Gold and Scarlet Offerings
by Sue Fulmore
It begins, the leisurely arrival of fall creeping across the landscape, setting the world aglow in hues of amber, gold and scarlet. Squirrels are gathering and home-building for winter, perennials are storing energy deep in their roots for their reappearance next spring. Growing things of all sorts are liberally spreading their seeds, guaranteeing a return after the long winter months.
The overflowing abundance of the garden has been harvested, put-up, frozen and canned. The plot lies naked and dormant waiting for the covering of leaves and then snow. After the frenetic activity of spring and summer growth, it’s as if the world is taking a long exhale, readying itself for a good long nap.
I feel this in my body as well. The days of gardening – cutting, trimming, digging- are coming to a close for this year. The days shorten, life begins to slow with the pace of nature. The chill in the air has ushered in more space to breathe and to ruminate.
Richard Rohr tells us spiritual transformation follows a pattern from order through disorder and finally to reorder.[i] As we age, and travel through the various stages of life, surrendering to this process allows us to grow in wisdom, and to develop our trust muscles. Confidence is built as we find, repeatedly, our way through disorder and arrive at a place with new vistas and possibilities.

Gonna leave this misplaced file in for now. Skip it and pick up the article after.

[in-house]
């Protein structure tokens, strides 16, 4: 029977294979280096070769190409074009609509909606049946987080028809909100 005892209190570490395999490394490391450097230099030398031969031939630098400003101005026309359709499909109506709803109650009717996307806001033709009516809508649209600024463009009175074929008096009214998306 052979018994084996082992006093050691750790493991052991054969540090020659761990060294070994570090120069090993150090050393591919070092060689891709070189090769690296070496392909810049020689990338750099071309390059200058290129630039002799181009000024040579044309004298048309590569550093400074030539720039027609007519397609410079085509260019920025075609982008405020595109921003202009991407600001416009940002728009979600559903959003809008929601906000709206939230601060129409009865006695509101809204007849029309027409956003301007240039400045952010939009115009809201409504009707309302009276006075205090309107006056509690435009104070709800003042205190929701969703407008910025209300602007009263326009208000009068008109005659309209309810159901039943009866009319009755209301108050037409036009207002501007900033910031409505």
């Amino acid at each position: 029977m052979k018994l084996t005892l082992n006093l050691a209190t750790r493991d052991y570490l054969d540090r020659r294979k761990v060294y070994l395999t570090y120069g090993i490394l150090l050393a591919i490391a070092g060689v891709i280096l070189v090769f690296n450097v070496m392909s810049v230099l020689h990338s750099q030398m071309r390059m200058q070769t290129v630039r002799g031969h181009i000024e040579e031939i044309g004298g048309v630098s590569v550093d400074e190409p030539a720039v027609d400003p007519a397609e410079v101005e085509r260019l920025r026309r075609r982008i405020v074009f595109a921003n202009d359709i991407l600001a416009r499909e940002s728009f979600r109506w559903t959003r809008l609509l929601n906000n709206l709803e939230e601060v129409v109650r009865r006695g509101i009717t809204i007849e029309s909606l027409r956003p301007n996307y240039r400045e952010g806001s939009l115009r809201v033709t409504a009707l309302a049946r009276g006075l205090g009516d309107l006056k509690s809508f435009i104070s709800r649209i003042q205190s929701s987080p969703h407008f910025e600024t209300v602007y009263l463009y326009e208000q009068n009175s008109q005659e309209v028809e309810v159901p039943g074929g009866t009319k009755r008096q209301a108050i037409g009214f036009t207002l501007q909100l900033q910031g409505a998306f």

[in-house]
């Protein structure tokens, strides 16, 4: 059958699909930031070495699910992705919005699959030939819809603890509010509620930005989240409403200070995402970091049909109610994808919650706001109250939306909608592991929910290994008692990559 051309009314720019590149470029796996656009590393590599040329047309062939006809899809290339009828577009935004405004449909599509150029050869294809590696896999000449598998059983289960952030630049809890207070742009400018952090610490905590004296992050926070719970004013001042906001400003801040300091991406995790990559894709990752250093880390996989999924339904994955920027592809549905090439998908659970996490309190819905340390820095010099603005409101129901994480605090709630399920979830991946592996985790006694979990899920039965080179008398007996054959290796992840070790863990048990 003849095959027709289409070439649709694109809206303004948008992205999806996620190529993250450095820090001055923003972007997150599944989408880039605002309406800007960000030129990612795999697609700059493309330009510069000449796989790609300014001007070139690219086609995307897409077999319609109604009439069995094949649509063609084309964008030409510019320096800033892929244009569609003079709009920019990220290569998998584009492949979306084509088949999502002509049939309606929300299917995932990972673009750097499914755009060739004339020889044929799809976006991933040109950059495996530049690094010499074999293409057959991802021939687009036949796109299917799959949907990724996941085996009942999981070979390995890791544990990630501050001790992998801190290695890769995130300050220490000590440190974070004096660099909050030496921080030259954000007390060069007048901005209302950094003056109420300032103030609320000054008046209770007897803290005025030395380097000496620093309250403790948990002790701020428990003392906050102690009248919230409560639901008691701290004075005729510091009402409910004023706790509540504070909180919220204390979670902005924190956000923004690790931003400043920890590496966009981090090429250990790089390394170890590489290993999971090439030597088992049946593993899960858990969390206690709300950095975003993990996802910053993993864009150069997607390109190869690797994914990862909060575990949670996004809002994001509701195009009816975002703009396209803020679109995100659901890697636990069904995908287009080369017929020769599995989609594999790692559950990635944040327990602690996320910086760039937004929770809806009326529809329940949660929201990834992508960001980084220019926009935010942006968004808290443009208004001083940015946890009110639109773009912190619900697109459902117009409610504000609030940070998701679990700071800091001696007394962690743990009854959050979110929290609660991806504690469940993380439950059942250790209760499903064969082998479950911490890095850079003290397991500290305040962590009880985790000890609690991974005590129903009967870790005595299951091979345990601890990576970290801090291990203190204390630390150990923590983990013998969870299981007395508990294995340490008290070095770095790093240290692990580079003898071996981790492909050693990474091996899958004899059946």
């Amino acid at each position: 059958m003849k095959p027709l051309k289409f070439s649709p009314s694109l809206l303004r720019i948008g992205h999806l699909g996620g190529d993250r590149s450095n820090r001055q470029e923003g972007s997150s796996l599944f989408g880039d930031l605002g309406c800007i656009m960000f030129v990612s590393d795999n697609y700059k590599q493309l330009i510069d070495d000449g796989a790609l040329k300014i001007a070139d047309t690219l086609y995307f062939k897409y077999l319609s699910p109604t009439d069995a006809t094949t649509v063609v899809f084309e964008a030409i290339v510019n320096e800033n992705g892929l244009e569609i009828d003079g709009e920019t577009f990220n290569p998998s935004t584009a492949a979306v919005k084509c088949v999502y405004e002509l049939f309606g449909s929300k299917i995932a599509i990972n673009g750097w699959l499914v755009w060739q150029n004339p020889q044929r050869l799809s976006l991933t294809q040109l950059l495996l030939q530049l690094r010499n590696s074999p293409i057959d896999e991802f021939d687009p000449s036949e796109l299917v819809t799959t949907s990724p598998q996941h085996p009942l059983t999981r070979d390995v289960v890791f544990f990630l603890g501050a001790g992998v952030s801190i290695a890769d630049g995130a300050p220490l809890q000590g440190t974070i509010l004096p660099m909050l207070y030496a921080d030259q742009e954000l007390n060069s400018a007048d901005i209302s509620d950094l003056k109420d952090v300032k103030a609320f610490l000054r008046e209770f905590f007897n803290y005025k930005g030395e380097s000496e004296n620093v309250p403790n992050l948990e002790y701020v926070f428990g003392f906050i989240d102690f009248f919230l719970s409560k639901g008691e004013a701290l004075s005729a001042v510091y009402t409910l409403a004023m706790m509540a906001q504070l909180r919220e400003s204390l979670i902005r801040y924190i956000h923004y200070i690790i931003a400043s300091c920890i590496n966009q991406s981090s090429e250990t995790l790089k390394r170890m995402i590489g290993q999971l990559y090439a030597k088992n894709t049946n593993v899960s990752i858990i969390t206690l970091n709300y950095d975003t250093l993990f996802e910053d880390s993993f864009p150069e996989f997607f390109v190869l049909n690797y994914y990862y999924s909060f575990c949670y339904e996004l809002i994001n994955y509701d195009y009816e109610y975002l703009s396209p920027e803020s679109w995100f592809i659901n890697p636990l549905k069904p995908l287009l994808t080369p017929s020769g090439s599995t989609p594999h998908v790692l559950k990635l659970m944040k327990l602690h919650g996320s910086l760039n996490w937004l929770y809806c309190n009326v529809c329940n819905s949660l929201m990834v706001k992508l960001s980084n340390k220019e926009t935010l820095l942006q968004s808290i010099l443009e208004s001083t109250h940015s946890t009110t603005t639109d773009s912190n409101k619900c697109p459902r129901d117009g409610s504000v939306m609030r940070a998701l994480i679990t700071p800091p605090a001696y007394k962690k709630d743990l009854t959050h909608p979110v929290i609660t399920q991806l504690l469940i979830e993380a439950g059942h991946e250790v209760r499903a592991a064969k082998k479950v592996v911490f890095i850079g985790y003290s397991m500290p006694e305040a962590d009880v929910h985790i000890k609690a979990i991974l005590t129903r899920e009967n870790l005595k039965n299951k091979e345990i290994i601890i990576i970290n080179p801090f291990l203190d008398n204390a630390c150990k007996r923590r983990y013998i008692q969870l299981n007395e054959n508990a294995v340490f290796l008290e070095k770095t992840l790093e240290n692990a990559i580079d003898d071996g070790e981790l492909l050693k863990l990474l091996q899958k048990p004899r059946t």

The deciduous trees will soon begin to relinquish their leafy finery and become bare; branches exposed to the elements. If they sought to hold onto their leaves this would endanger them; their branches would break under the weight of the snow on the canopy and the trunk would not receive the life-giving moisture it needs. Life is preserved within the letting go.
Much like the trees, I recognize my need to let go – of the seasons passed, roles I have outgrown, the “normal” way of things and surrender to the process of transformation. The discomfort of exposure makes me want to cover up or distract, to avoid the pain which comes from shedding old skins.
I find myself feeling stripped bare these days. The life I knew is no longer. So much has been removed, leaving me feeling vulnerable and exposed. I recently left my job and the rhythms which used to support and contain me are gone. I find myself feeling adrift, looking for an anchor, a steadying structure for my days. I feel the disordering taking place.
My children have grown and left home, wandered far in pursuit of their dreams. Intellectually I know this is the good and natural progression of things. When my houseplants no longer have space for their roots to spread, they suffer and fail to flourish. I know this is true of my children as well. They need space to grow, a new habitat in which to thrive. Yet it feels like a rending, a tearing apart: slices of myself have been removed and are now miles away housed in the bodies of my children. I learn to navigate this new reality; our relationships shift and grow. As I gradually release the loss of what was, space opens up for what is yet to come.
In letting go of all I have been holding onto; I am able to release the seeds which were hidden there. Finally, they can fall to the ground to sprout and grow into the “new” I could never envision or anticipate. The latent beauty in those clenched seeds can now be released. How much might I miss if I fail to surrender?